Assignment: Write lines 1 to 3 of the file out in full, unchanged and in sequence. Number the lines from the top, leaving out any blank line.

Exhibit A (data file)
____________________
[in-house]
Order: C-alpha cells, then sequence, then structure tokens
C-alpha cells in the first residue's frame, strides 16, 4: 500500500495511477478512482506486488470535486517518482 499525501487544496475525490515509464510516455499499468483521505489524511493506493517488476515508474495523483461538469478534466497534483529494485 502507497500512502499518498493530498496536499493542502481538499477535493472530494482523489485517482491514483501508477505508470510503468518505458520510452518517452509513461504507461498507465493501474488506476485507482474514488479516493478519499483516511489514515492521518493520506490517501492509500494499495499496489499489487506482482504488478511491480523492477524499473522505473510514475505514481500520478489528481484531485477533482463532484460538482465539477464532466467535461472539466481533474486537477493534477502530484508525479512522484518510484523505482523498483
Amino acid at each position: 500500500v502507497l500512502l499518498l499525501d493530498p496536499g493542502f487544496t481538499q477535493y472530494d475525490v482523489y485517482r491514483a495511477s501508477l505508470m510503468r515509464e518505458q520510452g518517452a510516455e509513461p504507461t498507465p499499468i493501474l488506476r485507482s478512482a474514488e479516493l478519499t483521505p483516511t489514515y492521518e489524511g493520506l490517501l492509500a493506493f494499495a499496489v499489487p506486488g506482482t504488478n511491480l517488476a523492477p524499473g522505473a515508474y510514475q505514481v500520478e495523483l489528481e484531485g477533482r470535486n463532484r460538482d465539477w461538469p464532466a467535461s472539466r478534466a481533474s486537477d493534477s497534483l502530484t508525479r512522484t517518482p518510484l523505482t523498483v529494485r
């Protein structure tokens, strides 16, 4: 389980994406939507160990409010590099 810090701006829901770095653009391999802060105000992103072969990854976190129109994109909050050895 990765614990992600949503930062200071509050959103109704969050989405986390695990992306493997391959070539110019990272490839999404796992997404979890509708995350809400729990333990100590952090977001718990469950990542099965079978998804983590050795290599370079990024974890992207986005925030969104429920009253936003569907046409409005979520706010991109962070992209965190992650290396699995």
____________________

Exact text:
[in-house]
Order: C-alpha cells, then sequence, then structure tokens
C-alpha cells in the first residue's frame, strides 16, 4: 500500500495511477478512482506486488470535486517518482 499525501487544496475525490515509464510516455499499468483521505489524511493506493517488476515508474495523483461538469478534466497534483529494485 502507497500512502499518498493530498496536499493542502481538499477535493472530494482523489485517482491514483501508477505508470510503468518505458520510452518517452509513461504507461498507465493501474488506476485507482474514488479516493478519499483516511489514515492521518493520506490517501492509500494499495499496489499489487506482482504488478511491480523492477524499473522505473510514475505514481500520478489528481484531485477533482463532484460538482465539477464532466467535461472539466481533474486537477493534477502530484508525479512522484518510484523505482523498483